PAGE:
I was cleaning in my art room yesterday afternoon and I cleared off my desk (at least enough to reclaim some functional space) and my eyes landed on my mandala book. Even though it wasn’t the usual time to draw a mandala, I decided to open the book and the above drawing is what wanted to be put on paper.
Internal Family Systems Model
Last week, the Nutritionist gave me a book to read called Parts Work: An Illustrated Guide To Your Inner Life. She had mentioned it at the prior session, so I took a look at it on Amazon and I already hated it by the time she lent it to me. However, I tried to read it. It isn’t the content of the book that bugs me, it is the writing style and the illustrations. It feels dumbed down and annoying to me. Or maybe I am just a snob…I don’t know.
However, I didn’t want her to think that I was unwilling to do the work, and I was kind of curious about the premise of the book (though I found the book muddy in terms of presenting a foundation for the content). On the back cover there was a reference to “IFS”. So…I Googled it.
IFS=Internal Family Systems which is a psychological model that I am totally unfamiliar with. Here’s an excerpt from the website, The Center for Self Leadership
- BASIC ASSUMPTIONS OF THE IFS MODEL
- It is the nature of the mind to be subdivided into an indeterminate number of subpersonalities or parts.
- Everyone has a Self, and the Self can and should lead the individual’s internal system.
- The non-extreme intention of each part is something positive for the individual. There are no “bad” parts, and the goal of therapy is not to eliminate parts but instead to help them find their non-extreme roles.
- As we develop, our parts develop and form a complex system of interactions among themselves; therefore, systems theory can be applied to the internal system. When the system is reorganized, parts can change rapidly.
- Changes in the internal system will affect changes in the external system and vice versa. The implication of this assumption is that both the internal and external levels of system should be assessed.
So, I get this for the most part. For example, if anxiety is a subpersonality, with the goal of protecting us from danger, it will “pop” up and try to keep us safe. In and of itself, this is not bad, but when the anxiety overpowers other subpersonalities and the Self such that one cannot make a trip to the grocery store, then it becomes an issue. The Self (whoever that is) needs to be strong enough to manage the subpersonalities when they get overbearing.
Further into the theory, it is pointed out that the subpersonalities (which they oddly call “parts”) interact and are broadly divided into three different parts. Again, an excerpt from that same website.
- GENERAL GROUPS OF PARTS
- Young parts that have experienced trauma and often become isolated from the rest of the system in an effort to protect the individual from feeling the pain, terror, fear, and so on, of these parts
- If exiled, can become increasingly extreme and desperate in an effort to be cared for and tell their story
- Can leave the individual feeling fragile and vulnerable
- Parts that run the day-to-day life of the individual
- Attempt to keep the individual in control of every situation and relationship in an effort to protect parts from feeling any hurt or rejection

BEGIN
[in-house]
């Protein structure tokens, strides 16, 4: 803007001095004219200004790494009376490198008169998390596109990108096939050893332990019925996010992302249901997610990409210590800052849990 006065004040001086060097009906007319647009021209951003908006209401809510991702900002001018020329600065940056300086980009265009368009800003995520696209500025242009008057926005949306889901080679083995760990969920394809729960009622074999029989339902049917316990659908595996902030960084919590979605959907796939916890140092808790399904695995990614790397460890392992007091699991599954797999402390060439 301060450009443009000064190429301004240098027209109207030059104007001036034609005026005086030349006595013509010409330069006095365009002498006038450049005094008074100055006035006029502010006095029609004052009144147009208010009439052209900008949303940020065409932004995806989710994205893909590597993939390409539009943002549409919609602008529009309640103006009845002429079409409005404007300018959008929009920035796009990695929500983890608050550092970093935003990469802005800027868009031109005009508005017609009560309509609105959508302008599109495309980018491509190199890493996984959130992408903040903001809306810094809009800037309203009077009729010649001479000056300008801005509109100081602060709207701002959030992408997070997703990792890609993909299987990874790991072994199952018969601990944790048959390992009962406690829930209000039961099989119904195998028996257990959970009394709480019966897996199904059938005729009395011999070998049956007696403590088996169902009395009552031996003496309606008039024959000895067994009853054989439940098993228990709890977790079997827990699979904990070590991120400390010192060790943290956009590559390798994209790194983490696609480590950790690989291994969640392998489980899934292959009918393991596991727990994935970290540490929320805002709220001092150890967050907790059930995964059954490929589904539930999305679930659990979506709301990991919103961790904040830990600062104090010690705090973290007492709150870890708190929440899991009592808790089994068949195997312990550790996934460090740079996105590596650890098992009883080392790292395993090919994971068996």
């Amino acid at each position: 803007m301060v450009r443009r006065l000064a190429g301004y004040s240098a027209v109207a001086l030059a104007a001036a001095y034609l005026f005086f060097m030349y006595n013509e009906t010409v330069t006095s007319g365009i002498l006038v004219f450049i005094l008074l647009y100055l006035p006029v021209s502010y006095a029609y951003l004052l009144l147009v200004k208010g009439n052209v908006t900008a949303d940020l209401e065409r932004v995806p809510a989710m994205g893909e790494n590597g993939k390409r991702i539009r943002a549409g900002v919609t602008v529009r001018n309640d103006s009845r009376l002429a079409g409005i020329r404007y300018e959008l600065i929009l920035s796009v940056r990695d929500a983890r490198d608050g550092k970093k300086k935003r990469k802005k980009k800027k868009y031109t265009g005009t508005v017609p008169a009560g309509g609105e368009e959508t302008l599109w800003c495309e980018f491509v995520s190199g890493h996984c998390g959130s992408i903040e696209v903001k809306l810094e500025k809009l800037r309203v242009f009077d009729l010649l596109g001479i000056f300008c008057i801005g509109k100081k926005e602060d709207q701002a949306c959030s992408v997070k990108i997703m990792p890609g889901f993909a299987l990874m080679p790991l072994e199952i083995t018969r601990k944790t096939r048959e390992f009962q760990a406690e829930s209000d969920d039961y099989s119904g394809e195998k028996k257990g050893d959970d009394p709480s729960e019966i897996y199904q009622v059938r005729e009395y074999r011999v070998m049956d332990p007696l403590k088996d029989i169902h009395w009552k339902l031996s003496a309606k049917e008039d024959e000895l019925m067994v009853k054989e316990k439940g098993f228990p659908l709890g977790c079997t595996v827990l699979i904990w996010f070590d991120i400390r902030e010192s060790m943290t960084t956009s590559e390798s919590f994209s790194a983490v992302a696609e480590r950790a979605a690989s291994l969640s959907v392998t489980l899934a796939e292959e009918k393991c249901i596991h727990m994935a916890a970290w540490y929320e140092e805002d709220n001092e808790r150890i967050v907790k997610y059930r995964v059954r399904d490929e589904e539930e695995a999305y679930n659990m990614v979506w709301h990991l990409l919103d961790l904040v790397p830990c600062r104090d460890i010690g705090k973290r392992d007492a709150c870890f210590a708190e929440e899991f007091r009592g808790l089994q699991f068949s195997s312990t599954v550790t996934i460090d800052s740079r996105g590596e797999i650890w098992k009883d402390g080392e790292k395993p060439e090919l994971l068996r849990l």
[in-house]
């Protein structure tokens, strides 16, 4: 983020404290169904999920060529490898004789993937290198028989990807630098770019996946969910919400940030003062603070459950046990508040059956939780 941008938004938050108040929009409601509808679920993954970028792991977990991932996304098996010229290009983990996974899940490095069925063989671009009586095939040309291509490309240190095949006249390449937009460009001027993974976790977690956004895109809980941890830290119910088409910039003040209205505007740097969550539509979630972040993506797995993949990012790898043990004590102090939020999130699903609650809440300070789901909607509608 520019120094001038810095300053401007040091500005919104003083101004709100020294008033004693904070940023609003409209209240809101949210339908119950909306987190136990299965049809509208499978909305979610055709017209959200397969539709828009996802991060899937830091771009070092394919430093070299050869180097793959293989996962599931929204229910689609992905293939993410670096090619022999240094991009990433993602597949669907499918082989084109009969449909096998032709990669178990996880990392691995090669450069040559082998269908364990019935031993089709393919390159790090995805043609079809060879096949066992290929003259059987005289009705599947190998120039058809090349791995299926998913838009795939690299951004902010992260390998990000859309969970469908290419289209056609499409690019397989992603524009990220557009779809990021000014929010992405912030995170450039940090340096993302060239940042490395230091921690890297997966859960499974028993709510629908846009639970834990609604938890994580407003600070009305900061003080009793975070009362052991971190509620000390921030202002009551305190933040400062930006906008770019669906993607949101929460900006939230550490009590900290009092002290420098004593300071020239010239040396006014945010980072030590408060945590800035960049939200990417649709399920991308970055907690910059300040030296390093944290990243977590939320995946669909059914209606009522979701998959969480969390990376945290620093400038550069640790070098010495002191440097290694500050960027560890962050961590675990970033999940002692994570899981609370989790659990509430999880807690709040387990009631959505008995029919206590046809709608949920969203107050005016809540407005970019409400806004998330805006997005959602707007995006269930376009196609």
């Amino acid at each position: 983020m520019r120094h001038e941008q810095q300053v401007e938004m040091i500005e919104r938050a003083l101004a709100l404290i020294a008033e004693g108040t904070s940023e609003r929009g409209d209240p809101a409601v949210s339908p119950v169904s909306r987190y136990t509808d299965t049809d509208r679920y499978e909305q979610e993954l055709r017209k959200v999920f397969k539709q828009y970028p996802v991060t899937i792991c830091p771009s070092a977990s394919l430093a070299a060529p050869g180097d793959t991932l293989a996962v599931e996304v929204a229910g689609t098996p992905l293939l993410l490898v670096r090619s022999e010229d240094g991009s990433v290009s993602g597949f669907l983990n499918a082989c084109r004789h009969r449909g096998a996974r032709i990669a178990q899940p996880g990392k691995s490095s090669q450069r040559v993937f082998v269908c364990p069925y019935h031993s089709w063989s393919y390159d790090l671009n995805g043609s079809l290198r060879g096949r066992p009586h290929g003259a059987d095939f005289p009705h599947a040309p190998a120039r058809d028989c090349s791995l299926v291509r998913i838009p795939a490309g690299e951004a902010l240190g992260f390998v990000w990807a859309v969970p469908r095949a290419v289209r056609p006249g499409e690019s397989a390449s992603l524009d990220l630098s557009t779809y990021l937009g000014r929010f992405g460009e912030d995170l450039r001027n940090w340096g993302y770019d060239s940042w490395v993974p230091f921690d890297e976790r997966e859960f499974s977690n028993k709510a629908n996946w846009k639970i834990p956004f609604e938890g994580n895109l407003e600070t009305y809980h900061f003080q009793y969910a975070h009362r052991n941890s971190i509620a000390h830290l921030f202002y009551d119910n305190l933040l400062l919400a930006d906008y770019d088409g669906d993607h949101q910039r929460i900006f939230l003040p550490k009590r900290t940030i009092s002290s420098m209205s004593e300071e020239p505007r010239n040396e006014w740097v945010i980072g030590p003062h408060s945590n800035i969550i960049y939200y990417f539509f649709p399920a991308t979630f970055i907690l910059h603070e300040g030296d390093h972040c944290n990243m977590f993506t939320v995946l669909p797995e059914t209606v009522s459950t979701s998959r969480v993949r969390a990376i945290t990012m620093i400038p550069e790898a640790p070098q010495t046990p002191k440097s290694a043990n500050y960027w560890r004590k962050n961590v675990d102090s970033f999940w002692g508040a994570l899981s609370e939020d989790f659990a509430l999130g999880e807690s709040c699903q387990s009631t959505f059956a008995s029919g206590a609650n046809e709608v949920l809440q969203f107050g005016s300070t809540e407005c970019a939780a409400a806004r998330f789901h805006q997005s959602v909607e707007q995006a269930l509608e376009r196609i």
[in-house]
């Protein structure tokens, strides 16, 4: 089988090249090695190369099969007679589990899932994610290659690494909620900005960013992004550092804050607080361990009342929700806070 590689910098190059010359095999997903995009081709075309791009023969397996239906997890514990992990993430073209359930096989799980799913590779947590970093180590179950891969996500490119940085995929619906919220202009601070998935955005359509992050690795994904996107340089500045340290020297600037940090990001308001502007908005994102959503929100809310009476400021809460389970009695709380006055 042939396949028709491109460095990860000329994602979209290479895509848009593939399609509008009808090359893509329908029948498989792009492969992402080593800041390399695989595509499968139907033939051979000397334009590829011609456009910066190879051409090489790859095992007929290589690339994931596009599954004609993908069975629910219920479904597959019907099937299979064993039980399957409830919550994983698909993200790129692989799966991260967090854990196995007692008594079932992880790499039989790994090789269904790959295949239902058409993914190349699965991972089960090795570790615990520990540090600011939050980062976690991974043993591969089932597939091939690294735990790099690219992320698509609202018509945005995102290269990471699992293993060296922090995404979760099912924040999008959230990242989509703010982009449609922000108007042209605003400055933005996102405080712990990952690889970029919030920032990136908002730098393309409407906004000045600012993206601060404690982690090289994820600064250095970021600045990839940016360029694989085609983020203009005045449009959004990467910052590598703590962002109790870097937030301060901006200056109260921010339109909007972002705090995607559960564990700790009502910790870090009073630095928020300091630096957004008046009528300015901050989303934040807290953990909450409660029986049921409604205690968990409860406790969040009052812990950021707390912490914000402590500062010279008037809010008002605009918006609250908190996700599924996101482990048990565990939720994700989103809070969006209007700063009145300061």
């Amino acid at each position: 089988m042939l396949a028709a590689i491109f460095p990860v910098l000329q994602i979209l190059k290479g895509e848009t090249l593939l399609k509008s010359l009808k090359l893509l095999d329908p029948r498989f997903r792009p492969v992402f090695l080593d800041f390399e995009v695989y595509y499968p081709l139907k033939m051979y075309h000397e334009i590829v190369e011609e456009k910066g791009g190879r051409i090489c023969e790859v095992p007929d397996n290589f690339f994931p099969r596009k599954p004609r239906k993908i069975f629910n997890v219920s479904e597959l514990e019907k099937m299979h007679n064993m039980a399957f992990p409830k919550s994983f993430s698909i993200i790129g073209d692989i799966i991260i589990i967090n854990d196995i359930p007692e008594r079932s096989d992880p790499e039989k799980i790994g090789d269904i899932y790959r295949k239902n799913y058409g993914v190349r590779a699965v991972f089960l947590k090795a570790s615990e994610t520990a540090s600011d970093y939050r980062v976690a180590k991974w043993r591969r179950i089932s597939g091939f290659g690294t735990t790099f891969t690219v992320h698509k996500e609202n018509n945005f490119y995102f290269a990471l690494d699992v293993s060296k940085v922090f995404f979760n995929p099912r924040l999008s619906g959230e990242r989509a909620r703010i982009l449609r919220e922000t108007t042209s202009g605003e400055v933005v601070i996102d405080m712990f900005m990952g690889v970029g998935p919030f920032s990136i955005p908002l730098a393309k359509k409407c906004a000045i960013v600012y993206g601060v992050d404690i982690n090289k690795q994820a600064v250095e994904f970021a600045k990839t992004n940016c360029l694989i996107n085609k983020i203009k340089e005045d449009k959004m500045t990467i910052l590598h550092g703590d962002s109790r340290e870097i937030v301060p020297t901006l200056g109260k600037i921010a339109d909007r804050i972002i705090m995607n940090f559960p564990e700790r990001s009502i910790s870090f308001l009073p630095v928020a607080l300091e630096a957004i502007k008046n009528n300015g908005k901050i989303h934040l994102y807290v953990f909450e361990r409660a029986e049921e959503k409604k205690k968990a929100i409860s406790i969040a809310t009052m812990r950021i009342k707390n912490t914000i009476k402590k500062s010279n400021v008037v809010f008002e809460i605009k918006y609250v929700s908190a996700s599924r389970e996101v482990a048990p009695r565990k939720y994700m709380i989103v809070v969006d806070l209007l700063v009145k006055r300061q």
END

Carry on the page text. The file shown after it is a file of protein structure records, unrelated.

- Can do this in any number of ways or through a combination of parts — striving, controlling, evaluating, caretaking, terrorizing, and so on.
- Group of parts that react when exiles are activated in an effort to control and extinguish their feelings
- Can do this in any number of ways, including drug or alcohol use, self-mutilation (cutting), binge-eating, sex binges
- Have the same goals as managers (to keep exiles away) but different strategies
I understand this section, though I am so unfamiliar with the terminology that it is hard to wrap my head around. And I am not sure that I buy the whole concept.
Now, she gave me this book because somehow it is related to eating disorders. Maybe the super-controlling eating disorder is a part (subpersonality)? And I am supposed to strengthen my Self to control that part? I am going to attempt to look at the book again now that I have some understanding of the theory behind it….But I am still not sold on it yet.
I am working hard to be compliant with her request to read the book (I am a people-pleaser, after all!) but I feel like it is a big set up for failure. Luckily, I don’t see her until Thursday, so I have some time to try to get my head into the book.
Thursday is going to be a yucky day. Art Therapy in the morning (not yucky, just hard) then Nutritionist (yucky) and then my Primary who is going to weigh me and then talk with me about my eating problems again (yucky). I am also kind of scared to talk to my Primary, because one of the things she had mentioned when I saw her last week is that if I don’t change my eating habits, they might have to hospitalize me. I kind of dismissed it as being part of her education on the impact of eating disorders…But then I asked them to email me a copy of my Nutritionist summary from last week, and they emailed me the wrong thing…It wasn’t the summary for me, it was the summary with the Nutritionist’s notes and write-up for my records. She mentioned inpatient treatment in her note too. The prospect of inpatient treatment has caused me a lot of stress…I don’t even know what to think about it. <sigh>
Okay, I don’t have to be anxious about it right now…It is Monday, so I get my hour of security with the AT, which I am really looking forward to. I feel like need that safe zone right now and I am glad to be going.